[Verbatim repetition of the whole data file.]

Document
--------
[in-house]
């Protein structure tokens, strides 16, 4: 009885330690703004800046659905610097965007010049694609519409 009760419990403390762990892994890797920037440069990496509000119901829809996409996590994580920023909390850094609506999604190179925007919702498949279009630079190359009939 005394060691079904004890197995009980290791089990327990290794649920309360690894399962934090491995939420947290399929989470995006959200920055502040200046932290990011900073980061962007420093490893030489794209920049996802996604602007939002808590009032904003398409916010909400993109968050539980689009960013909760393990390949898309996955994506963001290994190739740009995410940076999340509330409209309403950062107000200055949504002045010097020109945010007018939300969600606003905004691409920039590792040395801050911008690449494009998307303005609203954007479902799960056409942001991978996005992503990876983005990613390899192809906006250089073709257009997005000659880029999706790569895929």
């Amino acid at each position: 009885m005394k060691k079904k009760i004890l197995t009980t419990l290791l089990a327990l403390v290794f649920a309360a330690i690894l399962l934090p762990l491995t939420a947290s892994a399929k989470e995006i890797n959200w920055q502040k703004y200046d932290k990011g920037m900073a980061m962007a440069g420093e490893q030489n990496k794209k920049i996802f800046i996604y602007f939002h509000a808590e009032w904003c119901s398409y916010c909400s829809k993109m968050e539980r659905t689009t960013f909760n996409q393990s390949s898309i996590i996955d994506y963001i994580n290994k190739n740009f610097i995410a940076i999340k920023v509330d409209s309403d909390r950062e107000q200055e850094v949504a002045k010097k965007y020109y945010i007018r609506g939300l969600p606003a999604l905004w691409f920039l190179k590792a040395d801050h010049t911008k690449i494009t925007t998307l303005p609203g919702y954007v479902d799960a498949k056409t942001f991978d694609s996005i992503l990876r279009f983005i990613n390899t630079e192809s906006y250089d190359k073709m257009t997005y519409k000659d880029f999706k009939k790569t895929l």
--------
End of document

[in-house]
């Protein structure tokens, strides 16, 4: 009885330690703004800046659905610097965007010049694609519409 009760419990403390762990892994890797920037440069990496509000119901829809996409996590994580920023909390850094609506999604190179925007919702498949279009630079190359009939 005394060691079904004890197995009980290791089990327990290794649920309360690894399962934090491995939420947290399929989470995006959200920055502040200046932290990011900073980061962007420093490893030489794209920049996802996604602007939002808590009032904003398409916010909400993109968050539980689009960013909760393990390949898309996955994506963001290994190739740009995410940076999340509330409209309403950062107000200055949504002045010097020109945010007018939300969600606003905004691409920039590792040395801050911008690449494009998307303005609203954007479902799960056409942001991978996005992503990876983005990613390899192809906006250089073709257009997005000659880029999706790569895929």
């Amino acid at each position: 009885m005394k060691k079904k009760i004890l197995t009980t419990l290791l089990a327990l403390v290794f649920a309360a330690i690894l399962l934090p762990l491995t939420a947290s892994a399929k989470e995006i890797n959200w920055q502040k703004y200046d932290k990011g920037m900073a980061m962007a440069g420093e490893q030489n990496k794209k920049i996802f800046i996604y602007f939002h509000a808590e009032w904003c119901s398409y916010c909400s829809k993109m968050e539980r659905t689009t960013f909760n996409q393990s390949s898309i996590i996955d994506y963001i994580n290994k190739n740009f610097i995410a940076i999340k920023v509330d409209s309403d909390r950062e107000q200055e850094v949504a002045k010097k965007y020109y945010i007018r609506g939300l969600p606003a999604l905004w691409f920039l190179k590792a040395d801050h010049t911008k690449i494009t925007t998307l303005p609203g919702y954007v479902d799960a498949k056409t942001f991978d694609s996005i992503l990876r279009f983005i990613n390899t630079e192809s906006y250089d190359k073709m257009t997005y519409k000659d880029f999706k009939k790569t895929l």